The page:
So, let's talk about IgA. It is the most common cause of glomerulonephritis worldwide.
The peak incidence is in the 2nd and 3rd decade of life,
and the highest incidence is actually seen in Asian and Caucasian populations.
When we think about the etiology of IgA nephropathy,
it's really triggered by environmental antigens
that drive the generation of pathogenic IgA immune complexes.
Those antigens can be viral, it could bacterial, or it could be food.
And that makes sense because think about where IgA is.
It is that protector of the mucosal host defense system.
So, it's natural that these particular antigens
are going to trigger pathogenesis of those abnormal IgA immune complexes.
There's a genetic predisposition and that it is polygenic, many genes are involved,
and like almost any glomerular disease that we've talked about,
I just wanna take a moment to remind you that when we're talking about glomerular diseases,
patients will often have a genetic predisposition, an environmental trigger,
and a tendency towards autoimmunity and that's exactly what's happening here.
Now, there are some familial IgAs so it can affect the multiple family members in certain clusters.
So, when we think about the pathogenesis, again, this is a disorder of the mucosal IgA synthesis.
Under normal conditions, IgA is gonna form an immune complex with a mucosal pathogen or antigen.
Once it does that, the galactose residue on that IgA
will allow that immune complex to be cleared from the circulation by the spleen.
But in IgA, what ends up happening is we have --
or the patient will have an increase in synthesis of abnormal IgA.
So, in particular, there's an abnormal area of glycosylation at the hinge region
that's produced in those particular patients.
Now, because of that abnormal glycosylation at that hinge region,
then a patient with IgA will have another antibody, an IgG antibody,
that's gonna be targeted against that hinge region
because it recognizes that as foreign.
Patients then have this large macromolecular complex that's circulating within the serum
and instead of getting picked off by the spleen,
those macromolecular complexes then deposit preferentially in the mesangium of the kidney.
And when you have that, remember, we've got immune complex formation here,
then you have complement activation. It is seen in the mesangium, it's at a local level,
so we're not gonna see serum complement getting used up.
So, again, if I'm looking for a diagnosis and I'm suspecting that my patient has IgA,
there's nothing serologically that I can get that's necessarily going to help me.
There's no serum complement abnormalities.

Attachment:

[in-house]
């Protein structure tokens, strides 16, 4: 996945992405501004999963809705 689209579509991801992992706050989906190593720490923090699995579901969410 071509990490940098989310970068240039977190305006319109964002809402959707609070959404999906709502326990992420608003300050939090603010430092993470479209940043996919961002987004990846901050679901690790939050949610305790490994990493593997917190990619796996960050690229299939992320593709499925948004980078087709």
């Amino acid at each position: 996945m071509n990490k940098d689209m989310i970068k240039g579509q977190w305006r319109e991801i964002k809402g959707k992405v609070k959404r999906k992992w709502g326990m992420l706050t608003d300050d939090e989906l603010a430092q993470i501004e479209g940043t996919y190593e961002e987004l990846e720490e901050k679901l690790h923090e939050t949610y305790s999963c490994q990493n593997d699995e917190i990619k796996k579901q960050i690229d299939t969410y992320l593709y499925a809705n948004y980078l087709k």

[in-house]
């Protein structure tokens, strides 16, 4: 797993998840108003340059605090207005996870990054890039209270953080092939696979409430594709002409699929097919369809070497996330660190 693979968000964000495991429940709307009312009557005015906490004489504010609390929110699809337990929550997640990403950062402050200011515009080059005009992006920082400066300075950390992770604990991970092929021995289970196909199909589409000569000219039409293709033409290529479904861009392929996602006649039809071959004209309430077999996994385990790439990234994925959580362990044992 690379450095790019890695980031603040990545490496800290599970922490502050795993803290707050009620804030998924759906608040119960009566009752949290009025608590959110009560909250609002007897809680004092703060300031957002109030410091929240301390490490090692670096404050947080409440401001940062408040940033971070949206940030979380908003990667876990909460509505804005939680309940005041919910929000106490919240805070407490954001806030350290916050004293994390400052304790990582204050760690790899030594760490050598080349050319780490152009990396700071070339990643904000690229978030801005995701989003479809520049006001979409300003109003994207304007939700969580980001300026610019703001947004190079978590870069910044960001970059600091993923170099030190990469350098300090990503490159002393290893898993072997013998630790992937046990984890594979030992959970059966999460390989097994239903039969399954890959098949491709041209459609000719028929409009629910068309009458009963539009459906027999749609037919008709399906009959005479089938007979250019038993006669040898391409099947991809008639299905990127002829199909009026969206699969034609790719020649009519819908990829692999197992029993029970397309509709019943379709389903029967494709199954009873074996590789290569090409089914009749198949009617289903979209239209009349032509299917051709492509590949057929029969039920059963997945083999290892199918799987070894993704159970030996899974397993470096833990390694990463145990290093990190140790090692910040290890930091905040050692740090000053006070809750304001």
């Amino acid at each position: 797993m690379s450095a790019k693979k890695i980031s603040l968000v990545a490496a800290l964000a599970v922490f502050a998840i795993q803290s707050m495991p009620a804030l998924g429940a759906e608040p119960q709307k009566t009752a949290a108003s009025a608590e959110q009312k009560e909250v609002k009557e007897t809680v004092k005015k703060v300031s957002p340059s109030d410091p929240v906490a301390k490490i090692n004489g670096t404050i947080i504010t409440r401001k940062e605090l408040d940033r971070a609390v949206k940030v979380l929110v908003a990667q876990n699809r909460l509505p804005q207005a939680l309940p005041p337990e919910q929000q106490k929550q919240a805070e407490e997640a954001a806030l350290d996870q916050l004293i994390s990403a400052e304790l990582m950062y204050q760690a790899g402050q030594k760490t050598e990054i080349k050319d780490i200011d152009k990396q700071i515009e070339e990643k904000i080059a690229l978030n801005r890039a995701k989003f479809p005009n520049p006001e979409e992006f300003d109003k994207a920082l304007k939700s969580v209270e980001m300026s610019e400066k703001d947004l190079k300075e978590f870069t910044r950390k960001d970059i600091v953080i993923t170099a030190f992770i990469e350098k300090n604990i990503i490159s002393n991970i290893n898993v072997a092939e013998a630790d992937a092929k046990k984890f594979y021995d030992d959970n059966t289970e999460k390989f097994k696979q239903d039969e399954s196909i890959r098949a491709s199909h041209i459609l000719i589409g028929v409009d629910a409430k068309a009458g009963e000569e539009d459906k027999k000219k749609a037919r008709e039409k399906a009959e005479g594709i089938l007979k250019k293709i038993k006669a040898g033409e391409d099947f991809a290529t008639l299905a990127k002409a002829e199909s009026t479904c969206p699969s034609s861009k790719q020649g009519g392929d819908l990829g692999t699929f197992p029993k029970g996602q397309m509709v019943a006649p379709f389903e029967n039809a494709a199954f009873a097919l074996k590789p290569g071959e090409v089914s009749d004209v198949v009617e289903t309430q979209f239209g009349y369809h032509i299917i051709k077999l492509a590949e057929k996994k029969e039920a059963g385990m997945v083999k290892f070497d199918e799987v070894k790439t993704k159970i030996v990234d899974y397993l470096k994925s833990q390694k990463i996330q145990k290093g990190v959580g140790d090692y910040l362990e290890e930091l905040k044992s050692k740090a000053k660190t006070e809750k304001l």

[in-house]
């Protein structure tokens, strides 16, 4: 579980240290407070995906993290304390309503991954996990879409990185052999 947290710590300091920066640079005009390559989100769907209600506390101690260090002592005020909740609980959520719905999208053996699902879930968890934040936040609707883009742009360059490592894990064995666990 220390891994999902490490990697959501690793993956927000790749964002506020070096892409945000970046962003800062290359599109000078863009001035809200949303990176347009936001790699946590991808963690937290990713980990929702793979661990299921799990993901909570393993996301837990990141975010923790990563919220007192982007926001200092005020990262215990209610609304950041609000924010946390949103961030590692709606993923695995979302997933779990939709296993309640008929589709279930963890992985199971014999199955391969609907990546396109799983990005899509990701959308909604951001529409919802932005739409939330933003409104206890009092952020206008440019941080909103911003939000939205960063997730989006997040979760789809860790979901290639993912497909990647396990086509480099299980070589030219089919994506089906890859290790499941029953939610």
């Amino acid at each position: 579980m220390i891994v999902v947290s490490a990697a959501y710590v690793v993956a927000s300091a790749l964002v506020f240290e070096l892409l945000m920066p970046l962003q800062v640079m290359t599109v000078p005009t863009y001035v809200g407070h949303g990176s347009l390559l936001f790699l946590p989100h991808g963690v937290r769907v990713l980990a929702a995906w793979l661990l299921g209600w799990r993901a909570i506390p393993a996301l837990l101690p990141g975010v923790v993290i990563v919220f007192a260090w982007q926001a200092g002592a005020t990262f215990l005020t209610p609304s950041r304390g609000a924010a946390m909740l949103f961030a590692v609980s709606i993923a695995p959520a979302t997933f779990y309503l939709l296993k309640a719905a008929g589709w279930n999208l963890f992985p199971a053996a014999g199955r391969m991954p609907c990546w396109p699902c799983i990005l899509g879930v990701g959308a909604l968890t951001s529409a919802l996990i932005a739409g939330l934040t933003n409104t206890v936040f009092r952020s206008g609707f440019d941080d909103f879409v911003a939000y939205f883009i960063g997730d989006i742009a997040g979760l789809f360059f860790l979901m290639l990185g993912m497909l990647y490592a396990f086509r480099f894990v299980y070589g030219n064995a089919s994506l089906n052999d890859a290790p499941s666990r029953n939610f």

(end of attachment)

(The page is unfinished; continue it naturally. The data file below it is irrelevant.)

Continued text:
We talked about complement being activated but it's very local. It's where the mesangium is.
Now, I do have to keep in mind some differentials on my list.
I need to think about other people who might have isolated persistent glomerular hematuria.
This is gonna be somebody who might have thin basement membrane disease
and what that means is that their glomerular basement membranes are thinner than normal
and therefore, can lead to hematuria.
And even that hematuria can have dysmorphic features but they have a relatively benign course.
The other one that I wanna think about is hereditary nephritis or Alport's syndrome.
An Alport's syndrome is essentially a genetic disease that manifest
with sensorineural hearing loss and ocular abnormalities,
and that's due to mutations in the alpha 3 through 5 chains of type 4 collagen.
Okay, so, if my patient has IgA nephropathy and I really wanna clinch that diagnosis
and there's nothing serologically that's gonna help me, then a definitive biopsy
or a definitive diagnosis can be made with biopsy.
And what am I gonna see on biopsy? So, our first image shows light microscopy.
This is a hematoxylin and eosin stain which is going to highlight our cells,
and what you can see and what the arrow is pointing to is our mesangial region.
That region has exploded a little bit. It's a little bit larger than normal.
Why? Because we have mesangial hypercellularity.
On immunofluorescence, my heavy chain IgA is going to stain in those mesangial regions.
And on electron microscopy, I'm going to see these denser deposits or these darkening
which represents her immune complex and deposits within the mesangial region.
So, in terms of how people present over time and how they manifest clinically,
about 40% of patients will actually manifest with gross hematuria
and often times, it's synpharyngitic with an upper respiratory infection.
About 30% or more can present with just microscopic hematuria and mild proteinuria.